Guitarist Tyler Gregory is a busker who frequents many Kansas City and Lawrence venues like the Record Bar and the Replay Lounge. However, he has also become a favorite addition to music festivals across the country as his rich sound takes cues from World War II-era blues bellowers like Leadbelly and Son House.
Gregory drew national media attention earlier this year when one of his everyday street performances turned into an extraordinary moment. The guitarist was belting out a tune when he captured the attention of a young blind boy with autism, who slowly approached Gregory and put his hand on his guitar. Slowly, the boy began bobbing his head as Gregory continued with the song, seemingly unfazed by his strong attraction to the beat. The boy’s parents captured the footage and uploaded it to Youtube. The touching video, called “Jacob and the Guitar Man,” has now been viewed by more than 500,000 people.
Local quintet Whiskey for the Lady may play traditional and modern bluegrass, but its members don’t hide from their love of various musical styles. Violinist Mallory Edson brings her classical training to the group, while she and her brother Robbie Edson, who plays guitar, grew up on folk music. Phil Craven (mandolin), Ricky Deal (banjo) and Brad Price (bass) come from a heavier background, which comes out as the group plays very unique Tool and Nine Inch Nails covers. But it’s in their originals — like the rough-edged, foot-stomping “Beautiful Things,” “Courteous Lies” and “Wrong Road” — that the variety of influences is most apparent. Songwriting is a collective effort, and the members’ varied perspectives take their music to unexpected places.
St. Joseph four-piece Under the Big Oak Tree features wonderful vocalist Kristin Hamilton; fiddler Simon Fink, who teaches music composition at the collegiate level; bassist Doug “Sluggo” Ward, a veteran of the St. Joseph music scene; and banjo player Rocky Cathcart, a doctor by day. From the band’s spirited originals to bluegrass covers of Gillian Welch and The Avett Brothers, Under the Big Oak Tree’s sets are marked by a homey, front porch vibe that brings back memories of singing around the campfire.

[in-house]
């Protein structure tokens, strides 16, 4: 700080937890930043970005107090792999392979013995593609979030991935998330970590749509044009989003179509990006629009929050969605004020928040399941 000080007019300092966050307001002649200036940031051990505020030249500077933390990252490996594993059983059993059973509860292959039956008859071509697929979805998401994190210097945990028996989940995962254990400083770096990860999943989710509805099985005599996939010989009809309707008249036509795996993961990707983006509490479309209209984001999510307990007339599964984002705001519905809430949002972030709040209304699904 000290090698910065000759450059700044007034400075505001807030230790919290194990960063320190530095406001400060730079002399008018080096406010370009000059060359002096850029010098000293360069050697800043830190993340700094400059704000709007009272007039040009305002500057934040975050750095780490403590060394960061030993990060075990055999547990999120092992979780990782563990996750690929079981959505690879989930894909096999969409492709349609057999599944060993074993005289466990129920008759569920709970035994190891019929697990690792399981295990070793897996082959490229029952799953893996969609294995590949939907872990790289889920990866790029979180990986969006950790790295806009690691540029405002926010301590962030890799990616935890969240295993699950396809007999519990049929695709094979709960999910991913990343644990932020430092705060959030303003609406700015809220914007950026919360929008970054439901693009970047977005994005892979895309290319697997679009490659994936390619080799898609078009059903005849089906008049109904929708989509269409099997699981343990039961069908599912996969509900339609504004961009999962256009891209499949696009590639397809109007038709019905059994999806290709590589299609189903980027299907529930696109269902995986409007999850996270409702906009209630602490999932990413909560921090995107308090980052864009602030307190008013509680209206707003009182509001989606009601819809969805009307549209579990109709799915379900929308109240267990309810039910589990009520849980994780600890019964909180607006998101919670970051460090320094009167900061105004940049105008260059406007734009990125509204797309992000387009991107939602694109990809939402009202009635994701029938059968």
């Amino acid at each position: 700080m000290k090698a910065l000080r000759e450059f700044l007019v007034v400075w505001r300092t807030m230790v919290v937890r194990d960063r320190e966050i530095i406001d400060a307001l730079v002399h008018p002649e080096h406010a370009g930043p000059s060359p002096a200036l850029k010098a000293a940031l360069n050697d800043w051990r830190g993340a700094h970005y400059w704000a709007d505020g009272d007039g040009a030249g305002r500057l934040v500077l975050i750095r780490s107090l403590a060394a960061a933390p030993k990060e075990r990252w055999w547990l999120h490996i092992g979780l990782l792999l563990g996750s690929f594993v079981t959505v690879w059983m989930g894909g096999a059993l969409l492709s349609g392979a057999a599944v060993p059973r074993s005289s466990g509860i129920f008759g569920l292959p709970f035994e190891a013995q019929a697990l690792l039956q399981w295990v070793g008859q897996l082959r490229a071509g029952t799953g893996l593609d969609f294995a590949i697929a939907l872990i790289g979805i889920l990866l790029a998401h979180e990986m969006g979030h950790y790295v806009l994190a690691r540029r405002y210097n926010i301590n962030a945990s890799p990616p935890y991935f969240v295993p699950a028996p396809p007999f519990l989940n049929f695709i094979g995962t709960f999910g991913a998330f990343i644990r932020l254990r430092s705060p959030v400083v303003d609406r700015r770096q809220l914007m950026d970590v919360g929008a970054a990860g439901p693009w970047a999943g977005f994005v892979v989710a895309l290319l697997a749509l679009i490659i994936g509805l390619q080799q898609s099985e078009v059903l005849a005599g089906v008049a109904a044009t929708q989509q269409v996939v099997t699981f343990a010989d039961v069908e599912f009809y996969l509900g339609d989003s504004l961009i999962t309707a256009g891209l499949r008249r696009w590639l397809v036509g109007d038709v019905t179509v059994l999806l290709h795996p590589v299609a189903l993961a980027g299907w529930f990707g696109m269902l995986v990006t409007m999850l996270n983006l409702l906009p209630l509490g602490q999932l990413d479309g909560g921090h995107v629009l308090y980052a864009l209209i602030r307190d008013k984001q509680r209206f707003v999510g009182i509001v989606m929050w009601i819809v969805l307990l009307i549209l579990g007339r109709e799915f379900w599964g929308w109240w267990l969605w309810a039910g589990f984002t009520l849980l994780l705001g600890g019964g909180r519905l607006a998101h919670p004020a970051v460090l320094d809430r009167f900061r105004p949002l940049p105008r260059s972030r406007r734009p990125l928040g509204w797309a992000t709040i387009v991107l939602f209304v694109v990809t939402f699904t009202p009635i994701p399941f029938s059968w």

These are just some of the bands performing at what is sure to be a spectacular event. Bluegrass Battles Hunger is free to attend and patrons are encouraged to bring a food or cash donation to support the Second Harvest Community Food Bank. The Second Harvest Community Food Bank supports hunger relief agencies in Northwest Missouri and Northeast Kansas. Second Harvest Community Food Bank, a member of Feeding America, is the area’s link between an abundant food supply and people in need. Last year’s event was successful in raising over $1,600 and 1,500 pounds of food in support of the food bank’s efforts.
Food and concessions will be available to patrons of the event. More information can be found at Bluegrass Battles Hunger’s website: www.bluegrassbattleshunger.com
. Mark your calendars now for what is sure to be a tremendous event, all for a great cause.